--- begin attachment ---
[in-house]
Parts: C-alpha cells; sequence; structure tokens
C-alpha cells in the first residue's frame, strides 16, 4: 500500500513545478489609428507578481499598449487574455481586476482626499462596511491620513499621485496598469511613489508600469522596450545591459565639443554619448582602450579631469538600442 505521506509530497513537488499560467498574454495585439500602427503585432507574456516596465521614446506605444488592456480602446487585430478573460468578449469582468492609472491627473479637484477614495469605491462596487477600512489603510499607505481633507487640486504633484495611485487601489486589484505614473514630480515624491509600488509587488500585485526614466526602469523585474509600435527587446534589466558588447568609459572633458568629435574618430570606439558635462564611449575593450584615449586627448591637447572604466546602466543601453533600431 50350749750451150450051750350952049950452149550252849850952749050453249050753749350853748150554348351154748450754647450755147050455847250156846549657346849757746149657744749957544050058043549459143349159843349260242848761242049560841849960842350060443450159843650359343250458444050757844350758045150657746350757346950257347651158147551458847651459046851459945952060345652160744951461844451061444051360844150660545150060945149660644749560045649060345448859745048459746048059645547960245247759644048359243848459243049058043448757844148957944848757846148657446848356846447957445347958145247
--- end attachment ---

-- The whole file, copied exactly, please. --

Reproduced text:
[in-house]
Parts: C-alpha cells; sequence; structure tokens
C-alpha cells in the first residue's frame, strides 16, 4: 500500500513545478489609428507578481499598449487574455481586476482626499462596511491620513499621485496598469511613489508600469522596450545591459565639443554619448582602450579631469538600442 505521506509530497513537488499560467498574454495585439500602427503585432507574456516596465521614446506605444488592456480602446487585430478573460468578449469582468492609472491627473479637484477614495469605491462596487477600512489603510499607505481633507487640486504633484495611485487601489486589484505614473514630480515624491509600488509587488500585485526614466526602469523585474509600435527587446534589466558588447568609459572633458568629435574618430570606439558635462564611449575593450584615449586627448591637447572604466546602466543601453533600431 50350749750451150450051750350952049950452149550252849850952749050453249050753749350853748150554348351154748450754647450755147050455847250156846549657346849757746149657744749957544050058043549459143349159843349260242848761242049560841849960842350060443450159843650359343250458444050757844350758045150657746350757346950257347651158147551458847651459046851459945952060345652160744951461844451061444051360844150660545150060945149660644749560045649060345448859745048459746048059645547960245247759644048359243848459243049058043448757844148957944848757846148657446848356846447957445347958145247